• Maxwell J.

Holy Spider (FANTASTIC) Tracks a Religiously Motivated Serial Killer

Title: Holy Spider

First Non-Festival Release: July 13, 2022 Year (Theatrical Release)

Director: Ali Abbasi

Writer: Ali Abbasi, Afshin Kamaran Bahrami

Runtime: 116 Minutes

Starring: Zar Amir-Ebrahimi, Mehdi Bajestani, Arash Ashtani

Where to Watch: Check out where to find it here


This film’s review was written after its screening at the Fantastic Film Festival in 2022.


Journeying to the holy city of Mashhad, Rahimi (Zar Amir-Ebrahimi), hopes to uncover the reason why so many sex workers end up missing or dead at the hands of a serial killer. She meets with reporters and police but has trouble finding anyone to take her seriously. Thankfully, she finds an ally in the reluctant Sharifi (Arash Ashtiani), who is in contact with a man who claims to be the Spider Killer (Mehdi Bajestani). The pair follow the clues to apprehend the killer when it is clear that the police find the entire process as waste of time and resources. This leads Rahimi to face against the killer alone.


An intense deconstruction of the politics of sex, gender, and politics brings alive the true events behind Holy Spider.

Holy Spider takes real-life events and unapologetically details the account in a disturbing yet grounded manner. The horror of a serial killer is punctuated with society’s venom for sex workers, and by extension, women who refuse to fit a standard mold. It’s clear that religion is central to the citizens of early 2000s Iran, and the dogmatic adherence to text prompts swaths of people into rooting for a serial killer. Audience members can watch in terror as people who seem very sweet and ordinary get corrupted by religious violence. It’s even more disturbing watching the killer justify his own actions.


Watching a killer twist the world around him to satisfy his sick need to control and explain away his hatred of women through religion is terrifying. Mehdi Bajestani’s portrayal of Saeed is so compelling because he is so average. On the surface, he seems like a typical father and husband, but boiling underneath is a rage and obsession that cannot be quelled. This is important to understand because while misogyny exists on a sliding scale from blatant to under-the-radar, these attitudes can oftentimes potentiate into something even more insidious: rape, abuse, trafficking, and murder to name a few. Saeed carries this horrific energy, brought about by how unassuming he is despite the storm brewing inside him and the one he ignites in half the country.

This hatred of women extends to Rahimi, a female journalist who has a bad reputation for challenging the status quo. From the beginning, it is clear that Rahimi has an ironclad will that cannot be dominated easily. She pushes back when she is treated poorly and only backs down when that is the only way to preserve her safety. Due to her inability to stick to what society wants, she has to work harder to do her job as resources, relationships, and time dwindle around her. She is everything that Saeed hates in a woman without the specific sin of sex work. That’s what makes her ultimate choice to go undercover to expose him so daring and unexpected.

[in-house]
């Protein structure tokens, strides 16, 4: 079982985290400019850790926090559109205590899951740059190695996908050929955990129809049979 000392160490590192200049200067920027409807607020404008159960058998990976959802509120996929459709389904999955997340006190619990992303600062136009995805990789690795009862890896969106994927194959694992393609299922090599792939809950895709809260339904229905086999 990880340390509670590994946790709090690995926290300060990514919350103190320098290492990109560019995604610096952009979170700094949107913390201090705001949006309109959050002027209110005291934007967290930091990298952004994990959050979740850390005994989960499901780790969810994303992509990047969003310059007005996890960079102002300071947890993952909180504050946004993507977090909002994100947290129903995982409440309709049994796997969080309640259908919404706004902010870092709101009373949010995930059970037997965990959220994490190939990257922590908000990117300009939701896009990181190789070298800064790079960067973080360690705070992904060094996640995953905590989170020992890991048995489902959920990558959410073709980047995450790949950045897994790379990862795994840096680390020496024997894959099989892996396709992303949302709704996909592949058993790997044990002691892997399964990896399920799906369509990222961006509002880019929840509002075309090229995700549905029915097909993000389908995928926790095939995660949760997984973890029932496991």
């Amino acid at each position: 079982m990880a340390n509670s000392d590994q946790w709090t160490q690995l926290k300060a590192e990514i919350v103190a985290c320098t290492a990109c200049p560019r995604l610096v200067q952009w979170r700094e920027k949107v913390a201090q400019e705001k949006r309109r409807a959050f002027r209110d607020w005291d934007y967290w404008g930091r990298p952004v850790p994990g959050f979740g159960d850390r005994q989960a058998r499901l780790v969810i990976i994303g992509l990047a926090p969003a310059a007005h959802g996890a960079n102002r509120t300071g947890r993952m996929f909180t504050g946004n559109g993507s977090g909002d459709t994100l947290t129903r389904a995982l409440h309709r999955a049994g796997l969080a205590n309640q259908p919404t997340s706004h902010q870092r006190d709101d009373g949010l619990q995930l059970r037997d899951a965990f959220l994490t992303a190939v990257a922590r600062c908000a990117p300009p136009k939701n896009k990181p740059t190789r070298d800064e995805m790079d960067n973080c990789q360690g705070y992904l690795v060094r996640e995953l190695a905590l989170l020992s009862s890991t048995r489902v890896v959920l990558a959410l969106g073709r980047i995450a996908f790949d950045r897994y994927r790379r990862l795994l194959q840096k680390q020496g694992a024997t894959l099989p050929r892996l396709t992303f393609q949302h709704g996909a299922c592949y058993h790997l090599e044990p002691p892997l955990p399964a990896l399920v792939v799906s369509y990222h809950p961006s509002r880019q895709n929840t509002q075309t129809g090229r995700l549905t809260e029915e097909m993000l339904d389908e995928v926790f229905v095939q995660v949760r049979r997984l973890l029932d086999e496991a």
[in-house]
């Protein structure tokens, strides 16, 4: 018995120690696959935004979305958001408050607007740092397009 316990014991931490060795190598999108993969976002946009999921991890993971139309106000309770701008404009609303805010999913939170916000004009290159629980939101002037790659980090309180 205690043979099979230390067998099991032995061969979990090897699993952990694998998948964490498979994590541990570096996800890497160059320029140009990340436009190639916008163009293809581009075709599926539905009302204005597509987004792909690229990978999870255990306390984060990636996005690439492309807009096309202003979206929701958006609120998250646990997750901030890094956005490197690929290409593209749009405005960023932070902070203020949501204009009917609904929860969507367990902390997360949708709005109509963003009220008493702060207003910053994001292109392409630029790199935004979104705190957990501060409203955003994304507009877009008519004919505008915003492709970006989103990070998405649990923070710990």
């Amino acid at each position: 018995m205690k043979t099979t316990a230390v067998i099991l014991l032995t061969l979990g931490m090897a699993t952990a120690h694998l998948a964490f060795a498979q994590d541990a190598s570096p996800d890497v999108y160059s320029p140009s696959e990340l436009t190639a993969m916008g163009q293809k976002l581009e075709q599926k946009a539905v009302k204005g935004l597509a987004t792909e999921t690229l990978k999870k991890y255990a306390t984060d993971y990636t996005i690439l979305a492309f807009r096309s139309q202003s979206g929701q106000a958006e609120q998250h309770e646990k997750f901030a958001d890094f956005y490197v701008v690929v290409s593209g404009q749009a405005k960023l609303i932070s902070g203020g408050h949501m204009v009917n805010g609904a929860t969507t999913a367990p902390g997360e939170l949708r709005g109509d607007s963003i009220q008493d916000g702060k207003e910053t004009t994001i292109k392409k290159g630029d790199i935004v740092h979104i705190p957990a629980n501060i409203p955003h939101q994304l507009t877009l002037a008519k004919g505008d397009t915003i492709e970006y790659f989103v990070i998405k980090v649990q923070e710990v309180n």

Zar Amir-Ebrahimi’s show of tremendous strength as a resilient reporter draws upon her real-life struggles in her home country. She navigates the dauntless efforts of her character dodging danger at every turn while holding true to the passion and care that fuels her. Not only is she a superb actress in finding the complexities of her strong-willed character, she is facing serious backlash for supporting the film, especially after the sensationalized “scandal” she emerged from years ago. That scandal involved a consensual sex tape being released without her consent, which prompted Iran to invoke new morality laws.

Serial killer thrillers based on true events can be difficult to stomach considering the source material feeds off real suffering. The timeliness of Holy Spider amplifies its message of support for women in Iran during a particularly tumultuous time in history by reflecting the institutional failures of a government that does the bare minimum to protect women. Violence against women is sadly common across cultures and Holy Spider refuses to let religion be used as an excuse for encouraging femicide. This film will do more than ruffle feathers, but the stakes are too high. Strong performances and an unflinching commitment to realism make Holy Spider an uncomfortable yet necessary watch.


Overall Score? 7/10

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